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Monday, October 11, 1999 Published at 19:32 GMT 20:32 UK

World: Europe

EU backs Serbian opposition

The EU has said it will provide humanitarian aid

Foreign ministers of the European Union have approved a plan to provide heating oil to two towns controlled by the opposition in Serbia.

Kosovo: Special Report
Under the so-called "Energy for Democracy" initiative the towns of Nis and Pirot, which are close to the border with Bulgaria, are to receive the fuel in spite of the current oil embargo on Yugoslavia.

Serbia's power grid was badly damaged by Nato airstrikes earlier this year.

Jacky Rowland: EU has made a serious miscalculation
"It is essential because these people are going to freeze otherwise," one EU diplomat was quoted as saying.

But EU Commissioner for External Relations Chris Patten acknowledged the plan was risky while Yugoslav President Slobodan Milosevic remained in power.

The EU ministers also decided to leave in force a flight ban on Yugoslavia which excludes the territory of Kosovo and Yugoslavia's junior republic of Montenegro.

[ image: A rare appearance for Mr Milosevic in Leskovac]
A rare appearance for Mr Milosevic in Leskovac
A number of opposition leaders who were invited to the Luxembourg meeting decided to boycott the talks.

They objected to a draft statement which made future aid to Belgrade dependent not only on a restoration of democracy there, but to the handing over of war crimes suspects.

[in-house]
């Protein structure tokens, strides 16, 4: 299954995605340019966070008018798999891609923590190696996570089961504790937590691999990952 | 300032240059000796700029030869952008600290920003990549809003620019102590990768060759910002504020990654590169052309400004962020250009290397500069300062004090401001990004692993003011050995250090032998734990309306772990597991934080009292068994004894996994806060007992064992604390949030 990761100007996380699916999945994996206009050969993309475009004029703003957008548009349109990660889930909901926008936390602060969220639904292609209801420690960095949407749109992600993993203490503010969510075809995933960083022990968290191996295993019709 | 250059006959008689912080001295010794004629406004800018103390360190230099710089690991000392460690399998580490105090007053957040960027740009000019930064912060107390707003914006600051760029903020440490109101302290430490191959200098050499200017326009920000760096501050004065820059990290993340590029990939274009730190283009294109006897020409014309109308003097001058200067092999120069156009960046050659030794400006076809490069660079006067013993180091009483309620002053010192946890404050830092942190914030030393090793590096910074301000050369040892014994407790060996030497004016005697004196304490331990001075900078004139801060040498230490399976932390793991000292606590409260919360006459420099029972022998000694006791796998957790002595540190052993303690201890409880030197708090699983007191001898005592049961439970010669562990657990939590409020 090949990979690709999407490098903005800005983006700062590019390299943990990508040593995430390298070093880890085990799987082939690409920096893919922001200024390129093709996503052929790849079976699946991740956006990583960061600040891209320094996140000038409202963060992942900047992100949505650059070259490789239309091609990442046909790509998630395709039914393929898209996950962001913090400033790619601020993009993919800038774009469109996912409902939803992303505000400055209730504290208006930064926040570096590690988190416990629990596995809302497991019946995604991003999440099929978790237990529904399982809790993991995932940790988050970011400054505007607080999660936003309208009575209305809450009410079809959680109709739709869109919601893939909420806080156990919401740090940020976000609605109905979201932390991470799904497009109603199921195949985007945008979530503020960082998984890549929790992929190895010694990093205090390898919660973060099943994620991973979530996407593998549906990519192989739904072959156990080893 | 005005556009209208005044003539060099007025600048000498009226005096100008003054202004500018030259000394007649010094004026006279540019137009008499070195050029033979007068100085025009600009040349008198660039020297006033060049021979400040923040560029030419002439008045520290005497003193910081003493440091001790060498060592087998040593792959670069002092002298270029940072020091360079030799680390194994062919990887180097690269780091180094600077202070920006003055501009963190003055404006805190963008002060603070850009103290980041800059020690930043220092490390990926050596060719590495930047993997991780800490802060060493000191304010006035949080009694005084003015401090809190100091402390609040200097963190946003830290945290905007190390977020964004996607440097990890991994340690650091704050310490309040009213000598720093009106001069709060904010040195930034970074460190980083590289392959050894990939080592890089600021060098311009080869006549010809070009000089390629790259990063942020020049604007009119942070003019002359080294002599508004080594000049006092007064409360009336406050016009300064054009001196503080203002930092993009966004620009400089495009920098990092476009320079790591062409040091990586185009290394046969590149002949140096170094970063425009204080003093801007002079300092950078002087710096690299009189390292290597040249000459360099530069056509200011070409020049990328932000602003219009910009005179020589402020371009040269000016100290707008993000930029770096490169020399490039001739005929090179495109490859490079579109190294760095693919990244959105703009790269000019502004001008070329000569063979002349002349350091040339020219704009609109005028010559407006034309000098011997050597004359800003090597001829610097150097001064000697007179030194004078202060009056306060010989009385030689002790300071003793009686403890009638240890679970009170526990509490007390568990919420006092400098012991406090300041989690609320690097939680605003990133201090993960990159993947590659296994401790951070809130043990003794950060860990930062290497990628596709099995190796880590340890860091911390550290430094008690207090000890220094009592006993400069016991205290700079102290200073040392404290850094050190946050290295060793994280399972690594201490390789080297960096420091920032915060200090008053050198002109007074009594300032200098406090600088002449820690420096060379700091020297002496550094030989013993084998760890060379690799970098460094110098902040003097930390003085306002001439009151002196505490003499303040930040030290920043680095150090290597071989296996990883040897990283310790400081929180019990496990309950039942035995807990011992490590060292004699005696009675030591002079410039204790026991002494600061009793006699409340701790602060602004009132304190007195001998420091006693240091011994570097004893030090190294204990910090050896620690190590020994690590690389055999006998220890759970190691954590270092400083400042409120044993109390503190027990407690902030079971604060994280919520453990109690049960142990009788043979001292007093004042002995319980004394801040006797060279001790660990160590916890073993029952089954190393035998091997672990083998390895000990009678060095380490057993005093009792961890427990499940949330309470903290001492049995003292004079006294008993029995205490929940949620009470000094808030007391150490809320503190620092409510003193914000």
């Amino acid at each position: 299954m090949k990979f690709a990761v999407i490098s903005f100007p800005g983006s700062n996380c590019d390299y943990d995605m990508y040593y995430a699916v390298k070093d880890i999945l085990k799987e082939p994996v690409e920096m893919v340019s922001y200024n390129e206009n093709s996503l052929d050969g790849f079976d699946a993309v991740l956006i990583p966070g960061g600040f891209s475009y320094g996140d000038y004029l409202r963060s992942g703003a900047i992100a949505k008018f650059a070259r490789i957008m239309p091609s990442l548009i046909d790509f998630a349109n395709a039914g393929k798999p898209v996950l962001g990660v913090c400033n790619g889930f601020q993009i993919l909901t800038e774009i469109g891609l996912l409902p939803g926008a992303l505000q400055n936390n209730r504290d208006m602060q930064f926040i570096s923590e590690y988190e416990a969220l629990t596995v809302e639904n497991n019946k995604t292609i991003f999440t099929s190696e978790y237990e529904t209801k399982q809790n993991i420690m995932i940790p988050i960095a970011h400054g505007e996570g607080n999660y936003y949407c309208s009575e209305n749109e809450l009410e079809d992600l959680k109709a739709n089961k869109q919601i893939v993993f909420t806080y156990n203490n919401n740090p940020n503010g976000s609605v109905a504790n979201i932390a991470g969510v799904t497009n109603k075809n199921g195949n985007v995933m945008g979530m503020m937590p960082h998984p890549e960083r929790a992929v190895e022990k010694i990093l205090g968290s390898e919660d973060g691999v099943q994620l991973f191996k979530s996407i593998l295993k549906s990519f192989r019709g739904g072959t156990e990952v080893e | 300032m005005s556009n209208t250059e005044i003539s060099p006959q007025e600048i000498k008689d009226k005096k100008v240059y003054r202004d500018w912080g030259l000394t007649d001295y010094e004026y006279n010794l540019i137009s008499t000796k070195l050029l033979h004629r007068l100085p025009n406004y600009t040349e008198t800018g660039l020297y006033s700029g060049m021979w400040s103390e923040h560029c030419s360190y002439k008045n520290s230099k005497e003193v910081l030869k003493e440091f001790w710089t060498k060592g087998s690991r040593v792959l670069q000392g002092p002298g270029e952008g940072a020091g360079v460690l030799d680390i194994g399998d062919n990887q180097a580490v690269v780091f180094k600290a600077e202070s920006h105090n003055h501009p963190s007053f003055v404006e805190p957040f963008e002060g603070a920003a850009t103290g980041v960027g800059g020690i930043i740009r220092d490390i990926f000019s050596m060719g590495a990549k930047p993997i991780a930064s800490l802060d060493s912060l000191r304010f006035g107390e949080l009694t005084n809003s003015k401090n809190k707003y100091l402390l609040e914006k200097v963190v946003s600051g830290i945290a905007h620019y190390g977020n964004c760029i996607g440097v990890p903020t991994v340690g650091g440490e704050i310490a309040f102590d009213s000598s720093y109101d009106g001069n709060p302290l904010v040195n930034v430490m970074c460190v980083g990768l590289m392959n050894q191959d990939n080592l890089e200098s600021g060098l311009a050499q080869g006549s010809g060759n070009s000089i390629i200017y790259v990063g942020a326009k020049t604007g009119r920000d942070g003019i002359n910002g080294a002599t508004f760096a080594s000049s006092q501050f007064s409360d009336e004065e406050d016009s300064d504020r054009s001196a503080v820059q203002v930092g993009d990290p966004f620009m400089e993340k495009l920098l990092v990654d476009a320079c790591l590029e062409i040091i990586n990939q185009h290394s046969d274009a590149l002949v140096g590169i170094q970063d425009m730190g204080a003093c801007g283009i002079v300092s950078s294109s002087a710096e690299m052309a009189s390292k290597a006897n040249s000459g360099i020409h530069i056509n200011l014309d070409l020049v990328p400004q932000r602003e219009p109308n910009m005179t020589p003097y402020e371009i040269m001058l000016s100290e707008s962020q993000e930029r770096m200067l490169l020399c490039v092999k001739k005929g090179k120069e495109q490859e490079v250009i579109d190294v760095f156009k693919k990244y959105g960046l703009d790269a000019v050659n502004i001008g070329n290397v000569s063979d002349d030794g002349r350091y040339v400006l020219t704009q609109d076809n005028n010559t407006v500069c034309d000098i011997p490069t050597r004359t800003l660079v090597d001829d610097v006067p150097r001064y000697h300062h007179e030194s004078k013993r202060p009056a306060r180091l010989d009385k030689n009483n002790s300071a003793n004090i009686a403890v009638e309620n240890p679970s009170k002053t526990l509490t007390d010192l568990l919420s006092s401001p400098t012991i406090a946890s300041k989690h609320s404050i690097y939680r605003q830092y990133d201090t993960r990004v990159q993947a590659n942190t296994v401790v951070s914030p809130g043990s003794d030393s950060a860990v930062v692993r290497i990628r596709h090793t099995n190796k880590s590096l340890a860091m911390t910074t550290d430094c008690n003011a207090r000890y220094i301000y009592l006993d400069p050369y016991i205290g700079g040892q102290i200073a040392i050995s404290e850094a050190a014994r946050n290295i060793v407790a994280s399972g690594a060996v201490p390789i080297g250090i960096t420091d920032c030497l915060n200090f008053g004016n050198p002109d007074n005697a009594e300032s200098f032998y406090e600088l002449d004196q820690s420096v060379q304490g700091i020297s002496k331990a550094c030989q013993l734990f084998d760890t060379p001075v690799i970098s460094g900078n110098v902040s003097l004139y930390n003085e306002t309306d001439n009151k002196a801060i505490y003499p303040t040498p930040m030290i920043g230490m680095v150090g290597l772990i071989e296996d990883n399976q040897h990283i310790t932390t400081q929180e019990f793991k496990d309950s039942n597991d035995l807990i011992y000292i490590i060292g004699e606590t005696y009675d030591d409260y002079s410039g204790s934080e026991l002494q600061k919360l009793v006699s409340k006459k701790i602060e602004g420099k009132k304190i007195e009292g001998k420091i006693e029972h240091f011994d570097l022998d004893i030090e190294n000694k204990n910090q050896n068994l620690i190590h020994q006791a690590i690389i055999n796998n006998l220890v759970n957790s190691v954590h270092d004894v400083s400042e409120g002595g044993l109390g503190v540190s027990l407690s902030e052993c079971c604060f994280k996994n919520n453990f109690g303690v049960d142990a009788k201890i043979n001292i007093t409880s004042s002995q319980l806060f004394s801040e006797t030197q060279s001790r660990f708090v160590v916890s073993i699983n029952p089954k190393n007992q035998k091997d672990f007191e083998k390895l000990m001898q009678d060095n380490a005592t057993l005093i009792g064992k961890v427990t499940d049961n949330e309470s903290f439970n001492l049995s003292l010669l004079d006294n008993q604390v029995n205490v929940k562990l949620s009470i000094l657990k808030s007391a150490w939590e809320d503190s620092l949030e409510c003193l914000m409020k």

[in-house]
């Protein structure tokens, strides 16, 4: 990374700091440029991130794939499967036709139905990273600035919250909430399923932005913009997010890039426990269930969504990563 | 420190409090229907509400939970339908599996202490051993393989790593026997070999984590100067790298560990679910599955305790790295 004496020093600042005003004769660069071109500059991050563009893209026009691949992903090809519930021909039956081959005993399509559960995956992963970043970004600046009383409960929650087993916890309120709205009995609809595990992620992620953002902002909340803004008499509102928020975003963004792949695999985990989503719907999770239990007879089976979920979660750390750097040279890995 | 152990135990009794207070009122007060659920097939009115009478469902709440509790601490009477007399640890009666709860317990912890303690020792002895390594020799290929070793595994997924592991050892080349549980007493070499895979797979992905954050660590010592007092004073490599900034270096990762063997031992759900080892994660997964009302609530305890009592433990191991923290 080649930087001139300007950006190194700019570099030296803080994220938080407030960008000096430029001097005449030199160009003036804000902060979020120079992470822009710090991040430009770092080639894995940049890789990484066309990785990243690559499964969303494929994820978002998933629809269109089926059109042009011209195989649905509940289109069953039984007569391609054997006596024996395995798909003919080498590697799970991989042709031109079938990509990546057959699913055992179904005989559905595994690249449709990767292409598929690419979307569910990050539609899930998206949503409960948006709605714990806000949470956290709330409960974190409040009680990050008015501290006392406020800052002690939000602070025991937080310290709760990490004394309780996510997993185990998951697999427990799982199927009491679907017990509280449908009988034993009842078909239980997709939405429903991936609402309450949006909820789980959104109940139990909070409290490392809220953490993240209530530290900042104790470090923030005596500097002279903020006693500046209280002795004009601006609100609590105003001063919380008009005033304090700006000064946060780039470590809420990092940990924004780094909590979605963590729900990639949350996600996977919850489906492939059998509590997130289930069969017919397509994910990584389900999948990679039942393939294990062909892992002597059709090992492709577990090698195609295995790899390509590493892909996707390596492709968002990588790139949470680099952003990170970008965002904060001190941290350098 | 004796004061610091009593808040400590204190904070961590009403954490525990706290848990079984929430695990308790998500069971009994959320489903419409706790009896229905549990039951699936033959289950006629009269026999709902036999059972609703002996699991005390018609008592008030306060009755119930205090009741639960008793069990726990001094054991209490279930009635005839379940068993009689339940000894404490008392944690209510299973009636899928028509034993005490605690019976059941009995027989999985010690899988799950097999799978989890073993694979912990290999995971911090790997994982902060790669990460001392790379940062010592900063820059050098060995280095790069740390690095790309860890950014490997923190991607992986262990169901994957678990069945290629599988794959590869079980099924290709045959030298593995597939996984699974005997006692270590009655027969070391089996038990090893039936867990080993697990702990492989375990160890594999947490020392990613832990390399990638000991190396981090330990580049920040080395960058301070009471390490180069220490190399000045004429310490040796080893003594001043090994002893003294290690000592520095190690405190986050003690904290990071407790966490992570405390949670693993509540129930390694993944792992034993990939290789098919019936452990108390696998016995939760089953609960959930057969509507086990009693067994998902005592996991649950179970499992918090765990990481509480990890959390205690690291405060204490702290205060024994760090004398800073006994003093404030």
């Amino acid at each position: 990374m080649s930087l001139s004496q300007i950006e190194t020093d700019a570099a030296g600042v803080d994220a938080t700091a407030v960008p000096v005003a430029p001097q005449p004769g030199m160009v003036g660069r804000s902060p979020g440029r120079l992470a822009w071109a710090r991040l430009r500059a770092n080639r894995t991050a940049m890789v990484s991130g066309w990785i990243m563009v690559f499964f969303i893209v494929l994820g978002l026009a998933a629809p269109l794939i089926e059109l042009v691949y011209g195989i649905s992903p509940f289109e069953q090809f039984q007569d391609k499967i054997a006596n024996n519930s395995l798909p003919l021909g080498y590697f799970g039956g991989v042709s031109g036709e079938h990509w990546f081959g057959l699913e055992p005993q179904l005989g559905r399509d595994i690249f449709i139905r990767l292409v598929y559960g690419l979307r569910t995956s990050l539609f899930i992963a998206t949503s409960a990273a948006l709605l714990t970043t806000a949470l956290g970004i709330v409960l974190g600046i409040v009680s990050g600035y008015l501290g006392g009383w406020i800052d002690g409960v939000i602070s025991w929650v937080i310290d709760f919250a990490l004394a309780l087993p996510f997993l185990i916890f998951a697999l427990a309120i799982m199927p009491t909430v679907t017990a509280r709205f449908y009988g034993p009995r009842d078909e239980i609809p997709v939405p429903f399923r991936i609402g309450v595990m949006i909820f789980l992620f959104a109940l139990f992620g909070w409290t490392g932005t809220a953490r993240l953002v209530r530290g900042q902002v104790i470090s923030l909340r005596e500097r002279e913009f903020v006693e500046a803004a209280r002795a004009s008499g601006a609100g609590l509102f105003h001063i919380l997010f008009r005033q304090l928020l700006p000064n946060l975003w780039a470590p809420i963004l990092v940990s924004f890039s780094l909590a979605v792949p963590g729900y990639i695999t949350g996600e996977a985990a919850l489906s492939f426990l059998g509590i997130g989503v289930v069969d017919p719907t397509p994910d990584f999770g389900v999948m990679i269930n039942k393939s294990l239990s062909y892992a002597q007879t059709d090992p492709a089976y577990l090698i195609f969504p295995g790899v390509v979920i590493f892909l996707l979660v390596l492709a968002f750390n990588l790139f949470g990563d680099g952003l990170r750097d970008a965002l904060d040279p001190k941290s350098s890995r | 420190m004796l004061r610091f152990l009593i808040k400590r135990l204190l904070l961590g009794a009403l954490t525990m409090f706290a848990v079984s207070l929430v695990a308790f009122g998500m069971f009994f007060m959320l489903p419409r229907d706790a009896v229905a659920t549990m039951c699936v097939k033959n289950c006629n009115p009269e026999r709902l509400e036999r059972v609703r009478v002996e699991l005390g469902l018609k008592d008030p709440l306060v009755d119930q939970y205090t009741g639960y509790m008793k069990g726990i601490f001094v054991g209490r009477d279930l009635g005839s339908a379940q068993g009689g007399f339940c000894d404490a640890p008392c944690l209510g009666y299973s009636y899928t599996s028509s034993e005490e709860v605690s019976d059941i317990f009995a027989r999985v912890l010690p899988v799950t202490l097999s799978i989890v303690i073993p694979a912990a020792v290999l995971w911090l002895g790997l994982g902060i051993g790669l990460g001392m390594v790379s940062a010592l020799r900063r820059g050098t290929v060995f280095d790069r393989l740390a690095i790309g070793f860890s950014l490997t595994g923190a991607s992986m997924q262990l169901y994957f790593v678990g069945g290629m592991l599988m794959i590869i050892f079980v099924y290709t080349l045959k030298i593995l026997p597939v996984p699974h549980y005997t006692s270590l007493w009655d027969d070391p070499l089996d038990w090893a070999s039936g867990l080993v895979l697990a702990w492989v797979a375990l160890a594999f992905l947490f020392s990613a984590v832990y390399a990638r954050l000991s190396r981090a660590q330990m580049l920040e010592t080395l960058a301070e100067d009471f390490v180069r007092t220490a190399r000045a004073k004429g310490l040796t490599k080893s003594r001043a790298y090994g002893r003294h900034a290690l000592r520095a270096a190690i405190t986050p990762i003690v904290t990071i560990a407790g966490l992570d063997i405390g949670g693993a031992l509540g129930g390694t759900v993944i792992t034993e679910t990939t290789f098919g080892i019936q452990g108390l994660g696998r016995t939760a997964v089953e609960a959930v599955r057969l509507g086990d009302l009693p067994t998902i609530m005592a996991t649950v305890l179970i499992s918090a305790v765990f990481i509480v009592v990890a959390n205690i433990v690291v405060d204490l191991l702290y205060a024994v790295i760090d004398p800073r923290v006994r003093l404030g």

Milosevic denounces

The BBC's Linda Duffin reports
The Luxembourg meeting coincided with a fierce denunciation by President Milosevic of his domestic opponents, which was also his first direct reaction to recent street protests in Serbian cities calling for his resignation.

The war in Kosovo
He said the opposition wanted to turn Serbia into a pro-Western colony and his was the only government which could take the country forward.

[ image:  ]
"They are cowards and bootlickers, who are threatening to destroy what we have defended from Nato," Mr Milosevic said. "The only thing they want is to push the country into a civil war."

The president was making a rare appearance in front of a specially assembled crowd in the southeastern town of Leskovac to open a newly built railway station.

EU plan in trouble

The European plan has been opposed by the United States, which fears that it would help President Milosevic.

Among the Serb opposition leaders who stayed away was Zoran Djindjic, leader of the Democratic Party - the dominant force within the Alliance for Change.

BBC's Jacky Rowland: "The War Crimes Tribunal is highly unpopular in Serbia"
Altogether, more than two dozen opposition leaders - including Serbian Orthodox clerics and the Montenegrin prime minister - objected to a clause in the draft communique fearing it would oblige them to hand over indicted war criminals to the UN war crimes court.

The BBC Belgrade correspondent, Jacky Rowland, says the War Crimes Tribunal for the former Yugoslavia is seen by many as primarily set up to prosecute Serbs.

Opponents of Mr Milosevic are also reluctant to sign up to the EU deal because this might tarnish their image among Serbs.

Zoran Djindjic said on Sunday that the EU insistence on an extradition pledge raised questions about the wisdom of attending the Luxembourg meeting.

"Our main priority is the coming winter and the possible humanitarian catastrophe," Mr Djindjic told the Associated Press.

The initial EU funding for the "Energy for Democracy" package will come to about $3m, plus contributions by individual governments.

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